A Caltech Library Service

A Note on the Helical Movement of Micro-Organisms

Chwang, A. T. and Wu, T. Y. (1971) A Note on the Helical Movement of Micro-Organisms. Proceedings of the Royal Society of London. Series B, Biological Sciences, 178 (1052). pp. 327-346. ISSN 0962-8452. doi:10.1098/rspb.1971.0068.

Full text is not posted in this repository. Consult Related URLs below.

Use this Persistent URL to link to this item:


This note seeks to evaluate the self-propulsion of a micro-organism, in a viscous fluid, by sending a helical wave down its flagellated tail. An explanation is provided to resolve the paradoxical phenomenon that a micro-organism can roll about its longitudinal axis without passing bending waves along its tail (Rothschild 1961, 1962; Bishop 1958; Gray 1962). The effort made by tho organism in so doing is not torsion, but bending simultaneously in two mutually perpendicular planes. The mechanical model of the micro-organism adopted for the present study consists of a spherical head of radius ɑ and a long cylindrical tail of cross-sectional radius b, along which a helical wave progresses distally. Under the equilibrium condition at a constant forward speed, both the net force and net torque acting on the organism are required to vanish, yielding two equations for the velocity of propulsion, U, and the induced angular velocity, Ω, of the organism. In order that this type of motion can be realized, it is necessary for the head of the organism to exceed a certain critical size, and some amount of body rotation is inevitable. In fact, there exists 1m optimum head-tail ratio ɑ/bat which the propulsion velocity U reaches a maximum, holding the other physical parameters fixed. The power required for propulsion by means of helical waves is determined, based on which a hydromechanical efficiency η is defined. When the head-tail ratio ɑ/b assumes its optimum value and when b is very small compared with the wavelength λ, η ≃ Ω/ω approximately (Ω being the induced angular velocity of the head, ω the circular frequency of the helical wave). This η reaches a maximum at kh ≃ 0.9 (k being the wavenumber 2π/λ, and h the amplitude of the helical wave). In the neighbourhood of kh = 0.9, the optimum head-tail ratio varies in the range 15 < a/b < 40, the propulsion velocity in 0.08 < U/c < 0.2 (c = ω/k being the wave phase velocity), and the efficiency in 0.14 < η < 0.24, as kb varies over 0.03 < kb < 0.2, a range of practical interest. Furthermore, a comparison between the advantageous features of planar and helical waves, relative to each other, is made in terms of their propulsive velocities and power consumptions.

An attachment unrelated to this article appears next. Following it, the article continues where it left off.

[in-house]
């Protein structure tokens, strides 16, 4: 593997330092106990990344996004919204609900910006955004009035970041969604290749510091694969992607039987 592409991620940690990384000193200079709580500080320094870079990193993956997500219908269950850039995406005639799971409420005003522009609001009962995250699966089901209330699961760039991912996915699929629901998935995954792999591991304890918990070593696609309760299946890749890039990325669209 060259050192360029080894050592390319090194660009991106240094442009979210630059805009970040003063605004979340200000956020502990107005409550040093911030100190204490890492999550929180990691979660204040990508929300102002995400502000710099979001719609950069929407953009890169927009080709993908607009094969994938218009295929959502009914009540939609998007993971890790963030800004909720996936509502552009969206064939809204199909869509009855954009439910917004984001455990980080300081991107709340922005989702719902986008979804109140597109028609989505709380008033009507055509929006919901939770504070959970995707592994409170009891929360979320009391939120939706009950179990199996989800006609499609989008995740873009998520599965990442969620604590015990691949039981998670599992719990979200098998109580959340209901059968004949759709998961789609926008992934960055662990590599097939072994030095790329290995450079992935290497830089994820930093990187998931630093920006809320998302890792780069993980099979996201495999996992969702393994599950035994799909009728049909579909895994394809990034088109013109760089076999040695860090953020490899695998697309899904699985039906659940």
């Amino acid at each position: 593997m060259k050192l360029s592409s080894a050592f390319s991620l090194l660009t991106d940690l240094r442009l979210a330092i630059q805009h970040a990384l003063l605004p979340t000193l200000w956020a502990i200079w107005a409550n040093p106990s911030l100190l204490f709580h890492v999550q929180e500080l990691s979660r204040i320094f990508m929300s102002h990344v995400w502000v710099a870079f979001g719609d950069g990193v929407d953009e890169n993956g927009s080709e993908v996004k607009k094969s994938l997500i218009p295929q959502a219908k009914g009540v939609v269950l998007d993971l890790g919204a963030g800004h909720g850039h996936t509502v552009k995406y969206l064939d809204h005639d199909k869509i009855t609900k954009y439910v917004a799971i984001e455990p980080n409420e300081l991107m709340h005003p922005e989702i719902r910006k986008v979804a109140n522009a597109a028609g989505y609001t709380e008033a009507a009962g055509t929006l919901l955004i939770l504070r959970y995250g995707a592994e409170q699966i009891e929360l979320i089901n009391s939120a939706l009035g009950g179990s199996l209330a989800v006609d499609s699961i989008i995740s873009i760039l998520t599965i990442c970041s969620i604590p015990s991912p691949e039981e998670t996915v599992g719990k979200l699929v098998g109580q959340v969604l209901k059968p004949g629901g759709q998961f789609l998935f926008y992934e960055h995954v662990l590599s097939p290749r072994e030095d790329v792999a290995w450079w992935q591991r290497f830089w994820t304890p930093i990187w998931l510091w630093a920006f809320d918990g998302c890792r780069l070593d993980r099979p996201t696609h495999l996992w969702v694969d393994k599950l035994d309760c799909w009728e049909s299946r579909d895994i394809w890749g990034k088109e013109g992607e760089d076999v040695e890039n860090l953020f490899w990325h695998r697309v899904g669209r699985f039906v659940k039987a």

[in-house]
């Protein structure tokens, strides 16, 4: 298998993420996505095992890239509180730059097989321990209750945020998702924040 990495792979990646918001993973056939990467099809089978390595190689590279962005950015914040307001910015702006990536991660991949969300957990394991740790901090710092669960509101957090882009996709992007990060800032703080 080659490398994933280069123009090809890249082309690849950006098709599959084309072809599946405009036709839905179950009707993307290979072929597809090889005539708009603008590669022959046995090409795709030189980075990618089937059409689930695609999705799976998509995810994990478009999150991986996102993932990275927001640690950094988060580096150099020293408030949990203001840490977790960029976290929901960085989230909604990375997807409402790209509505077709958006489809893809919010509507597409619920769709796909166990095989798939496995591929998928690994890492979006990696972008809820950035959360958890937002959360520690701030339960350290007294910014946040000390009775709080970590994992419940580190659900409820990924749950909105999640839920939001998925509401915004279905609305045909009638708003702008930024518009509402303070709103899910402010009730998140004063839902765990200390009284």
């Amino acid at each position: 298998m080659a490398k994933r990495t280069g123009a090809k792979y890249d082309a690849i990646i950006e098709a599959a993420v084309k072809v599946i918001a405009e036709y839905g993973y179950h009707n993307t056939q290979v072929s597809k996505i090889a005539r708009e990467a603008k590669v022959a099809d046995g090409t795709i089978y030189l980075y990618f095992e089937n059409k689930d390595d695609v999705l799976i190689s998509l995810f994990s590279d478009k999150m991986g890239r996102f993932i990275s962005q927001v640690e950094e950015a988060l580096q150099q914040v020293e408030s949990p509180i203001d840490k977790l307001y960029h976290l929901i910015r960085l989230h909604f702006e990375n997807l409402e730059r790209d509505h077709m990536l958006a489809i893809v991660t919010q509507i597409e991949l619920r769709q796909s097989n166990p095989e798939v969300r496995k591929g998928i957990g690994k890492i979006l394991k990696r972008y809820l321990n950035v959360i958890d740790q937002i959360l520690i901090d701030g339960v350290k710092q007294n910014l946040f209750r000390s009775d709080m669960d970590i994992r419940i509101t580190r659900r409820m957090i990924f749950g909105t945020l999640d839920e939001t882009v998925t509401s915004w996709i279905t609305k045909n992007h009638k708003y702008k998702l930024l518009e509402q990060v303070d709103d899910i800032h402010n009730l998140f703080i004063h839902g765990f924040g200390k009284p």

Item Type:Article
Related URLs:
URLURL TypeDescription
Additional Information:© 1971 The Royal Society. Published 3 January 1971. Communicated by Sir James Gray, F.R.S.-Received 8 October 1970. This work was partially sponsored by the National Science Foundation, under Grant GK 10216, and by the Office of Naval Research, under Contract N00014-67-A-0094-0012.
Funding AgencyGrant Number
NSFGK 10216
Office of Naval Research (ONR)N00014-67-A-0094-0012
Issue or Number:1052
Record Number:CaltechAUTHORS:20150211-145731256
Persistent URL:
Official Citation:A Note on the Helical Movement of Micro-Organisms A. T. Chwang, T. Y. Wu Proc. R. Soc. Lond. B: 1971 178 327-346; DOI: 10.1098/rspb.1971.0068. Published 3 January 1971
Usage Policy:No commercial reproduction, distribution, display or performance rights in this work are provided.
ID Code:54744
Deposited By: Ruth Sustaita
Deposited On:12 Feb 2015 00:09
Last Modified:10 Nov 2021 20:37

Repository Staff Only: item control page